Posted on Friday 9th May 2014
Dr Roland Brandstaetter from the School of Biosciences has been appointed as a guest associate editor of Frontiers to host a new research topic in the section Neurology: Sleep and Chronobiology.
Frontiers is at the forefront of building the ultimate Open Science platform driving innovations and new technologies around peer-review, article and author impact metrics, social networking for researchers, and a whole ecosystem of open science tools. It is the first – and only – platform that combines open-access publishing with research networking, with the goal to increase the reach of publications and ultimately the impact of articles and their authors. Frontiers was launched in 2007 and, since then, has become one of the largest and fastest-growing open-access scholarly publishers with over 20,000 high-quality, peer-reviewed articles across a variety of specialty niches in science, medicine and technology, and high-impact researchers serving on the editorial boards. Frontiers counts over 6 million monthly page views.
Frontiers Research Topics aim at creating an online dialogue on a focused research area, with manuscripts encompassing recent advancements from various groups, the latest methods, opinions, and more. Dr Brandstaetter, who has focused his most recent research on circadian disruptions in humans, said: “Working at the forefront of open-access publishing and international research networking is a very interesting new challenge. At Frontiers it is the topic editor, not the journal, who decides the scope of a topic. Much like an online conference, potential contributors then submit proposals for manuscripts rather than being invited. It is an opportunity to highlight a certain research focus, intensify collaborations and drive the next research in the field. I feel honoured that I have been selected by Frontiers to host this research topic following a thorough evaluation by the editorial board. It demonstrates that my new research direction is already paying off at the impact level and at the level of traditional performance measures in research, such as publishing and international recognition.”
Recently, Nature Publishing Group (NPG) and Frontiers have formed an alliance to further open science. NPG and Frontiers will work together to empower researchers to change the way science is communicated, through open access publication and open science tools. Bilateral links between nature.com and frontiersin.org will ensure that open access papers are visible on both sites. “Frontiers is innovating in many ways that are of interest to us and to the scientific community,” said Dr Philip Campbell Editor-in-Chief, Nature.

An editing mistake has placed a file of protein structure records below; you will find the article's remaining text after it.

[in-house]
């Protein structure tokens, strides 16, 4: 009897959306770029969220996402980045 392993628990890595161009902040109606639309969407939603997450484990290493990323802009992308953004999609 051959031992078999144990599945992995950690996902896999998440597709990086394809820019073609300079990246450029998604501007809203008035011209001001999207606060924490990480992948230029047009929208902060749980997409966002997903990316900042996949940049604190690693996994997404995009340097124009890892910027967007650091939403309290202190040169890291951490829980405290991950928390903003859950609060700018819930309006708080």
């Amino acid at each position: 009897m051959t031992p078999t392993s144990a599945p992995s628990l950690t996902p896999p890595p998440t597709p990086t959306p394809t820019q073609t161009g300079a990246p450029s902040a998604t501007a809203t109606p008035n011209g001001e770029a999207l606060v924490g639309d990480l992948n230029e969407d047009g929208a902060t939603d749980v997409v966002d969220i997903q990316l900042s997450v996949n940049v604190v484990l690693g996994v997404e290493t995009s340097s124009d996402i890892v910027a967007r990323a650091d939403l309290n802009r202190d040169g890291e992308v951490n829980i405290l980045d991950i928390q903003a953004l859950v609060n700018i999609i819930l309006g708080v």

“In Frontiers, we have a partner who shares our desire to further research through increasingly open communication amongst scientists. Our alliance will accelerate both NPG and Frontiers’ experiments, improvements and innovations.” - Steven Inchcoombe, Managing Director, Nature Publishing Group.
Nature Publishing Group and Frontiers form alliance to further open science from Frontiers on Vimeo.
The research topic hosted by Dr Roland Brandstaetter has its focus on the impact of circadian phenotypes on health, well-being, and performance, and is aimed at attracting high-quality papers on a variety of ‘sleep’ and ‘chronotype’ related issues. Dr Brandstaetter said “Different circadian phenotypes, i.e. ‘owls’ and ‘larks’ respond differently to environmental challenges and there is convincing evidence that owls and larks differ in genetics, physiology, and behaviour. We have to consider at least two distinct ‘phenotypes’ in the human population, early circadian phenotypes and late circadian phenotypes and the consideration of these will become a central theme in human biomedical research and public health in the future. Another important aspect is that open-access publishing has been discussed to become central in the REF 2020 evaluation and, thus, we have already started to set the scene for a successful REF 2020 submission at the beginning of the first year of the new REF period.”
For further information on the Frontiers research topic ‘Circadian lessons from owls and larks: The impact of circadian phenotype on health, well-being, and performance’, please contact
Dr Roland Brandstaetter
Frontiers Guest Associate Editor
School of Biosciences, University of Birmingham